If the service started correctly, you will see the following line at the end of this command’s output:
Output. . . Jul 12 15:45:01 ubuntu-512mb-nyc1-01: Started PostgreSQL RDBMS. . . .
Lastly, to make sure that the new data directory is indeed in use, open the PostgreSQL command prompt.
- sudo -u postgres psql
Check the value for the data directory again:
- SHOW data_directory;
Outputdata_directory ----------------------------------------- /mnt/volume_nyc1_01/postgresql/10/main (1 row)
This confirms that PostgreSQL is using the new data directory location. Following this, take a moment to ensure that you’re able to access your database as well as interact with the data within. Once you’ve verified the integrity of any existing data, you can remove the backup data directory:
- sudo rm -Rf /var/lib/postgresql/10/main.bak
With that, you have successfully moved your PostgreSQL data directory to a new location.
If you’ve followed along, your database should be running with its data directory in the new location and you’ve completed an important step toward being able to scale your storage. You might also want to take a look at 5 Common Server Setups For Your Web Application for ideas on how to create a server infrastructure to help you scale and optimize web applications.
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You may need to change your PostgreSQL’s systemd configuration file (
/usr/lib/systemd/system/postgresql@.service) to make sure mount point is ready when Postgres is starting.
Add mount point to
I’ve been looking for a long time for a good guide on moving postgresql database folder, and successfully applied yours on a test system. Now I want to do it on my production system and run into the classic problem where psql complains accordingly:
psql psql: could not connect to server: No such file or directory Is the server running locally and accepting connections on Unix domain socket “/var/run/postgresql/.s.PGSQL.5432”?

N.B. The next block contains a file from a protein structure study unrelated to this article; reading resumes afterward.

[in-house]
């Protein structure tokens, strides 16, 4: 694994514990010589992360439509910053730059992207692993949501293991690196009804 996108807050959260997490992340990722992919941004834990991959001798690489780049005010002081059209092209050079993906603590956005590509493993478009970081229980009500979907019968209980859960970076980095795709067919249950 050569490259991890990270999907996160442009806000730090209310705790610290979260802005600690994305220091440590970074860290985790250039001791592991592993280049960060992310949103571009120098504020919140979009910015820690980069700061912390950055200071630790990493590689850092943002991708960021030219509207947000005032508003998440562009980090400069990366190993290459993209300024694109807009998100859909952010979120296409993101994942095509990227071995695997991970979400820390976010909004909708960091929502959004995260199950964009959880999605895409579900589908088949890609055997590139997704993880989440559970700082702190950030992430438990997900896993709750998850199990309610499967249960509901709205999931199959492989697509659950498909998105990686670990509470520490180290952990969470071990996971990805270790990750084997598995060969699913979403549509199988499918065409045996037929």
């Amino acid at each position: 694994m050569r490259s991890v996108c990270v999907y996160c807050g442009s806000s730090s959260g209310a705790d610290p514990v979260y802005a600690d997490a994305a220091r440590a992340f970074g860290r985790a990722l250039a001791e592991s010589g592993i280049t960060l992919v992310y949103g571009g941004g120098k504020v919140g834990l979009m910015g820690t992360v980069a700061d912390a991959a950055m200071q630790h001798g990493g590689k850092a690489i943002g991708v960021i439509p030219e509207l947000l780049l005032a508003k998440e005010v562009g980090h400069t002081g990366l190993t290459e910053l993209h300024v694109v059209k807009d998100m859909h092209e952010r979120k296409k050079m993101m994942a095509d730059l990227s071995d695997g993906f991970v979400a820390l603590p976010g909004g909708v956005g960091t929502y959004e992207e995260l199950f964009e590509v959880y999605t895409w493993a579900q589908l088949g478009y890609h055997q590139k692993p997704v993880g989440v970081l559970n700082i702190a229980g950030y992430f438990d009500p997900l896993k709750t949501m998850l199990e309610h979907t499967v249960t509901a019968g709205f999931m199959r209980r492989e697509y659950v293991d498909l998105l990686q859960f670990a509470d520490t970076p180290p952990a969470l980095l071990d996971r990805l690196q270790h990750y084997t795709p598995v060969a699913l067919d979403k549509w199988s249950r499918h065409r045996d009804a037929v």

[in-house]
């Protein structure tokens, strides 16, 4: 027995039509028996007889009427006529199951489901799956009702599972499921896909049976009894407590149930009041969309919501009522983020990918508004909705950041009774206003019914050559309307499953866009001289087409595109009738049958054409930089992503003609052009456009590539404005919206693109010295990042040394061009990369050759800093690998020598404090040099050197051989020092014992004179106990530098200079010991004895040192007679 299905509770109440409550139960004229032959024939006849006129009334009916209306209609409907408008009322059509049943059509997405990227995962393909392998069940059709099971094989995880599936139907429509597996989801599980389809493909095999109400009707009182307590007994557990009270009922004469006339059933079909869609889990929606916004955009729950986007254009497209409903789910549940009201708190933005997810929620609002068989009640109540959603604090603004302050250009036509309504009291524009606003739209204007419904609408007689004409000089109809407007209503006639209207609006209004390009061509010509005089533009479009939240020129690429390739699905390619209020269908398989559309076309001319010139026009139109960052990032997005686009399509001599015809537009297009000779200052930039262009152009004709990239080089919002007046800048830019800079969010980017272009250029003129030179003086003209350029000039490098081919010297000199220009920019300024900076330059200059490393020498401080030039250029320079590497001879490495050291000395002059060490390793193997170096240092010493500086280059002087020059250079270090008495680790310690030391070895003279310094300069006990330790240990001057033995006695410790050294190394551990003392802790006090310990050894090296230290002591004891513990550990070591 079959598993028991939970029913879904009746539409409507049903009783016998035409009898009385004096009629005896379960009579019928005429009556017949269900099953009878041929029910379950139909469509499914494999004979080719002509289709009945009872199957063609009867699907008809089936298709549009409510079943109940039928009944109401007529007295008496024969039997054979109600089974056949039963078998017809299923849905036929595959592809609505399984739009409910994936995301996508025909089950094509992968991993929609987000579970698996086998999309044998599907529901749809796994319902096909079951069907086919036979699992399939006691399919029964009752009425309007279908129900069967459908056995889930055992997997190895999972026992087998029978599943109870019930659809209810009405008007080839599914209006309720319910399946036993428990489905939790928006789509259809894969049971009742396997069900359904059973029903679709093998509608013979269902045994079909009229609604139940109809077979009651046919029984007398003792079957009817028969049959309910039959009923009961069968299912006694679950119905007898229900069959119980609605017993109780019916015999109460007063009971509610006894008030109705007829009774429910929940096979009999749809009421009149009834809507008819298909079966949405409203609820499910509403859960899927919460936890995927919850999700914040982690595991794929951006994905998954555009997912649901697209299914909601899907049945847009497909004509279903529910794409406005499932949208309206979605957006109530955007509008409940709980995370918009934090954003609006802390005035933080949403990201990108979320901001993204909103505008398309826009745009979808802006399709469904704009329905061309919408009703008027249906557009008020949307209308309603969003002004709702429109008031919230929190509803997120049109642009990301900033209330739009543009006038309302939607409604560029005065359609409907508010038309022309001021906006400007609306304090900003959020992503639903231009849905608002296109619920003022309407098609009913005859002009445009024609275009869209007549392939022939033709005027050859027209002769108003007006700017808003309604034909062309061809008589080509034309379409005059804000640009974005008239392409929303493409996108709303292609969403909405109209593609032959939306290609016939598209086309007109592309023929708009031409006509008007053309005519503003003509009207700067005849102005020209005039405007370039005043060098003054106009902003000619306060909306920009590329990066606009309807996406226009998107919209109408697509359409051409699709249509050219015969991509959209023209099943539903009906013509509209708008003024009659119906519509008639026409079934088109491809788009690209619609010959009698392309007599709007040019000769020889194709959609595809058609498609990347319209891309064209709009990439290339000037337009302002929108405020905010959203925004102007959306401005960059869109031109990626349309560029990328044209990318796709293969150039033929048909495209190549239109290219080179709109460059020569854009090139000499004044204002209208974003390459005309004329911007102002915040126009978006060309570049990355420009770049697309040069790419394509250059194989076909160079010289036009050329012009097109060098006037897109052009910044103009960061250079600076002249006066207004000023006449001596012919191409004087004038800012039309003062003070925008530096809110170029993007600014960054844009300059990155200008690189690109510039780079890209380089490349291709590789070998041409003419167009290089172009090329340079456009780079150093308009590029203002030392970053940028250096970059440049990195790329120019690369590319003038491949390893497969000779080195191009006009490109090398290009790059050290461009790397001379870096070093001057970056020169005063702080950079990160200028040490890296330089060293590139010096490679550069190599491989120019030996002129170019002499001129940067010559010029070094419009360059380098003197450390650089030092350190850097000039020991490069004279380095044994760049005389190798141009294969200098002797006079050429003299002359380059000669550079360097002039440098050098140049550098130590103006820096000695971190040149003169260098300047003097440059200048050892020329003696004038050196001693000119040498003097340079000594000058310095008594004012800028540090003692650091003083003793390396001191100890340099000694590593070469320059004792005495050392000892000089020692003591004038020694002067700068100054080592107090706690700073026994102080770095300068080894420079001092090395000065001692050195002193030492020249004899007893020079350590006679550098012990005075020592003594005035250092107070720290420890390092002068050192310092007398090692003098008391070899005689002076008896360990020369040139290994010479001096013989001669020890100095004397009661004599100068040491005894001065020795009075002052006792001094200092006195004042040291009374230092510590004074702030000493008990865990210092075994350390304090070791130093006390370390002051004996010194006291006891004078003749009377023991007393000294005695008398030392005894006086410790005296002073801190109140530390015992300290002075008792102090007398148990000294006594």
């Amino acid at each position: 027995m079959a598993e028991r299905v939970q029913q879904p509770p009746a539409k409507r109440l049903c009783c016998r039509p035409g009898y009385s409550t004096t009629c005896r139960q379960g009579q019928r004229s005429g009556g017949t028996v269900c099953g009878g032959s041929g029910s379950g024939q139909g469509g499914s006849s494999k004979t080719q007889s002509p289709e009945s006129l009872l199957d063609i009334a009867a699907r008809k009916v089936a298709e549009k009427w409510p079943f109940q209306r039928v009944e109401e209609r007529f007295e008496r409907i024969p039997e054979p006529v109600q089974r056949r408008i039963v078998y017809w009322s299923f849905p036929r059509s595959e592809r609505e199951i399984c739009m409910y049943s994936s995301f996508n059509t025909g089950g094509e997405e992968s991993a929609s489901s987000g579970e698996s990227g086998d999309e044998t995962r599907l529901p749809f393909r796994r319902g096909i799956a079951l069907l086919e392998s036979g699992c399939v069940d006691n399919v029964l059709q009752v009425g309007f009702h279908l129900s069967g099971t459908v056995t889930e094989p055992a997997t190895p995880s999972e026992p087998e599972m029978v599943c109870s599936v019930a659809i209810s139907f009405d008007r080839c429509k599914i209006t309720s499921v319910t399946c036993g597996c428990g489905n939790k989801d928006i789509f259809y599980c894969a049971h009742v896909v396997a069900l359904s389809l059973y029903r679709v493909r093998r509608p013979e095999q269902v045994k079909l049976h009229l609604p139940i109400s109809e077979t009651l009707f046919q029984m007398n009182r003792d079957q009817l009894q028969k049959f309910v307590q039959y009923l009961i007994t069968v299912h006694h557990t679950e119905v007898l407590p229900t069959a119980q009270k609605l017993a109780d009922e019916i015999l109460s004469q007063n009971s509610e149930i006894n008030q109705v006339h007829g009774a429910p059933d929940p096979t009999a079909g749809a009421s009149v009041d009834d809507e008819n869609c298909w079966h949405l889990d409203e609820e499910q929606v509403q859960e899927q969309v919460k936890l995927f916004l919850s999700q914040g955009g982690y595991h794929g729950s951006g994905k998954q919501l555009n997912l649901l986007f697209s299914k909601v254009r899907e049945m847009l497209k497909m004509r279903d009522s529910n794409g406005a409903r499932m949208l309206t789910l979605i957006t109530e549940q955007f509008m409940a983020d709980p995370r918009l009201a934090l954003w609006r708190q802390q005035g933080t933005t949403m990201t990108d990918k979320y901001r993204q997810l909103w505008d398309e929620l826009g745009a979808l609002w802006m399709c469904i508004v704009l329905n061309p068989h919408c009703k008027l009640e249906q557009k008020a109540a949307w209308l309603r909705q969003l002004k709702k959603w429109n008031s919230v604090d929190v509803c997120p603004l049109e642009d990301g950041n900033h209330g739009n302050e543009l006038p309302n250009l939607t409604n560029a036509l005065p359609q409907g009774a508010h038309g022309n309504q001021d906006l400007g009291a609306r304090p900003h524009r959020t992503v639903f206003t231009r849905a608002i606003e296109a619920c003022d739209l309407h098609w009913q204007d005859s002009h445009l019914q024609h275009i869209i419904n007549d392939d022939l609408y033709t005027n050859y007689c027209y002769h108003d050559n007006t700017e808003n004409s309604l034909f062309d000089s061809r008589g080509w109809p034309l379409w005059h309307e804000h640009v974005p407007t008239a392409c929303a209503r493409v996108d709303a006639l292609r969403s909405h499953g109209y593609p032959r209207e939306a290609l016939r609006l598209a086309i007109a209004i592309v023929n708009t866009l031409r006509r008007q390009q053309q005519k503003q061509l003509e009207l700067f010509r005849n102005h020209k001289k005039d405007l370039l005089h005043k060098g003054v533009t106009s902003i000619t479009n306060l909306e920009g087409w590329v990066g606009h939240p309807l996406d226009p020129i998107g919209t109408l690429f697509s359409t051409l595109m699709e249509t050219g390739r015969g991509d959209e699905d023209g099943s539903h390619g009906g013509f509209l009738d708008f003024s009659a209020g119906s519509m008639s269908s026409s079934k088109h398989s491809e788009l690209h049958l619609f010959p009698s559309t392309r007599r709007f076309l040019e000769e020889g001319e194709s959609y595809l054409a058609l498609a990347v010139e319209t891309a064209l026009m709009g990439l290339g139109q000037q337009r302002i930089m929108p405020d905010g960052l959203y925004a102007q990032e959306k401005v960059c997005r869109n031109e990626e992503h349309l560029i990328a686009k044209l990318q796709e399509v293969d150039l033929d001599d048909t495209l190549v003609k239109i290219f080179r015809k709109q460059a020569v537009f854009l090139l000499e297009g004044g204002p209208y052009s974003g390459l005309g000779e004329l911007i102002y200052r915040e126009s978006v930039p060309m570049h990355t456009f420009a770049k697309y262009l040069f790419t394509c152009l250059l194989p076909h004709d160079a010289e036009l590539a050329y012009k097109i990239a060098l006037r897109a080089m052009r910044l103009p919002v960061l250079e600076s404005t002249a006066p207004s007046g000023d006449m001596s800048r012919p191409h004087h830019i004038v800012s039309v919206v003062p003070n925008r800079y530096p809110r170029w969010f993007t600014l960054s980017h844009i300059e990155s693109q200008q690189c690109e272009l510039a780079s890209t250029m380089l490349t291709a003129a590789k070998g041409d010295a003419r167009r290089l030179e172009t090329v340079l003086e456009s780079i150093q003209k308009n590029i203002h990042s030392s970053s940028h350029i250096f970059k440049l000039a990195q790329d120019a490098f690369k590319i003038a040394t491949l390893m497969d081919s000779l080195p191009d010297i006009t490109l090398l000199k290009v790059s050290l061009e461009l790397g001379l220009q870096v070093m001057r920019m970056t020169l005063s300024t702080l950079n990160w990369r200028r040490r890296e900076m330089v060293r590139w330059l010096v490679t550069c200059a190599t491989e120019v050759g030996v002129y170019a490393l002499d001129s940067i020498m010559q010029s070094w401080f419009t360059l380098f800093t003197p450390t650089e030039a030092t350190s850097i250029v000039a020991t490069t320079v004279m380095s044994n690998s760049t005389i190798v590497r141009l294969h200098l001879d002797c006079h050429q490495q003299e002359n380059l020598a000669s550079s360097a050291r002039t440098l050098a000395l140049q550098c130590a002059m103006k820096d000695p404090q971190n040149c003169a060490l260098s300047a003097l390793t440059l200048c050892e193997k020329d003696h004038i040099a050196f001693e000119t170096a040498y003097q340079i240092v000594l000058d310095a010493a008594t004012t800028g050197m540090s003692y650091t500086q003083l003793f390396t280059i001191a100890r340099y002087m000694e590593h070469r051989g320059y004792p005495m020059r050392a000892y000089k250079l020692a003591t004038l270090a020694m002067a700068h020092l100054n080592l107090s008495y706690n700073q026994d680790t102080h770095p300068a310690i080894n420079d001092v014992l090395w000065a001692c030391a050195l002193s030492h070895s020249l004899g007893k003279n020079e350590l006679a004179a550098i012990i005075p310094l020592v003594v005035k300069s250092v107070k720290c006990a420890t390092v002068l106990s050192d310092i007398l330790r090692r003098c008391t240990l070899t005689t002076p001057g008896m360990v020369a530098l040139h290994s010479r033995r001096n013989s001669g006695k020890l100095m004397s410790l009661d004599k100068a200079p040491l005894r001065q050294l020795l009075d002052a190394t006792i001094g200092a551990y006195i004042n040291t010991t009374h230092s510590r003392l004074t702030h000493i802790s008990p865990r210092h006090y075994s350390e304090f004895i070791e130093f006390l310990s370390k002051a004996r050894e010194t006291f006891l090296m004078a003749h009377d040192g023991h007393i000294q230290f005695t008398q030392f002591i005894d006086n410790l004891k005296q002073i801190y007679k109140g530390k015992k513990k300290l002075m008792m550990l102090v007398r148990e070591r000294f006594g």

I moved the database folder to /media/data/postgresql and modified the /etc/postgresql/10/main/postgresql.conf file accordingly:
data_directory = ‘/media/data/postgresql’ # use data in another directory
/media/data folder looks like this:
drwxr-xr-x 6 root root 4096 okt 2 08:45 . drwxr-xr-x 5 root root 4096 feb 19 2020 … drwxr-xr-x 9 evehom evehom 36864 okt 1 16:30 evehom drwx------ 2 root users 16384 nov 6 2015 lost+found drwxr-xr-x 3 postgres postgres 4096 okt 2 08:10 postgresql drwx------ 5 evehom users 4096 jul 10 2017 .Trash-1000
Postgresql is running: sudo systemctl status postgresql ● postgresql.service - PostgreSQL RDBMS Loaded: loaded (/lib/systemd/system/postgresql.service; enabled; vendor preset: enabled) Active: active (exited) since Fri 2020-10-02 09:27:35 CEST; 9min ago Process: 14397 ExecStart=/bin/true (code=exited, status=0/SUCCESS) Main PID: 14397 (code=exited, status=0/SUCCESS)
okt 02 09:27:35 mjolnir systemd: Starting PostgreSQL RDBMS… okt 02 09:27:35 mjolnir systemd: Started PostgreSQL RDBMS.
What is wrong? Grateful for pointers. This is on Ubuntu 18.04 with postgresql 10.
Thank you! I found this extremely useful, but I had to do a lot outside of this tutorial to get this to work:
I was looking to move my data to a mountable drive, which needed the following steps first to work.
Create mount directory
Configure fstab (located at
etc/fstabon Debian) so that the volume is mounted with the ownership and permissions required by Postgres. Add the following line to fstab:
lsblkto find the location in
/devwhere you can find your device. Then use
sudo blkidto find your device’s UUID and filesystem (type).
uidset the group user ownerships for the mounted filesystem respectively.
umasksets the the permissions to be compatible with the Postgres requirements:
Now, you can run
sudo mount /dev/<device>and then start with the instructions above.
This comment has been deleted
Hi, I followed this tutorial but unfortunately it’s not working for me. When I start the server and check its status I get a green ‘active (exited)’ but when I run
I get a red:
When I check the log file I see
But this is very confusing to me because when I run ls -l on my original database files and those on my external hard drive they appear to exactly match:
I’m not really sure what to try next because I’m not sure what the problem is. Here’s the edited line from my .conf:
I am always very satisfied with the clear articles on digitalocean. Like this article too. I do run into a problem that writing to the data on the new mounted volume is very slow (not tested in receiving since it takes to long to fill loads data). Do you have a tips? I am using digital ocean block storage volume.
The title suggests article is about “moving” postgres to new place. But the content seems to be about copying to new directory. It does not say what to do with old files (which I wish to get rid off). It seems to me I can’t just delete them. PG mixes config and database files in data/ directory and I suspect after finishing the tutorial, postgres is still using postgresql.conf from old location, right? Anyway, how do I know which files are not needed and can be safely deleted?
Hello, thanks for this really clear and simple tuto. However in step 3 when I try to open the postgresql command promt, il get following message:
Any idea how I can solve that problem?